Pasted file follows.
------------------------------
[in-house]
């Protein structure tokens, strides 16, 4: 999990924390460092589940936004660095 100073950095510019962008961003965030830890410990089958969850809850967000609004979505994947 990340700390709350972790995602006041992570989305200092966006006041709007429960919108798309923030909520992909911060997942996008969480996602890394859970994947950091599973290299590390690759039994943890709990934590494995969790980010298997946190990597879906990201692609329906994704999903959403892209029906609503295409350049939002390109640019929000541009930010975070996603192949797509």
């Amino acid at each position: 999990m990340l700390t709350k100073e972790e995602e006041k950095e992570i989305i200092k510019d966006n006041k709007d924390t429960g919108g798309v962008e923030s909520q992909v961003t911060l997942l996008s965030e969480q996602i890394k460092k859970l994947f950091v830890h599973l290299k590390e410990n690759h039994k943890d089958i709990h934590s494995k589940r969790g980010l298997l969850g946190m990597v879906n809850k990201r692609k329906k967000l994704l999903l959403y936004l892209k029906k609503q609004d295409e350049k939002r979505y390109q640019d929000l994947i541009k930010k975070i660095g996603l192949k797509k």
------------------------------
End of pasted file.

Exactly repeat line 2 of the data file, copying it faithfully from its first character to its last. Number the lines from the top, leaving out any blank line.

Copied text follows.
């Protein structure tokens, strides 16, 4: 999990924390460092589940936004660095 100073950095510019962008961003965030830890410990089958969850809850967000609004979505994947 990340700390709350972790995602006041992570989305200092966006006041709007429960919108798309923030909520992909911060997942996008969480996602890394859970994947950091599973290299590390690759039994943890709990934590494995969790980010298997946190990597879906990201692609329906994704999903959403892209029906609503295409350049939002390109640019929000541009930010975070996603192949797509």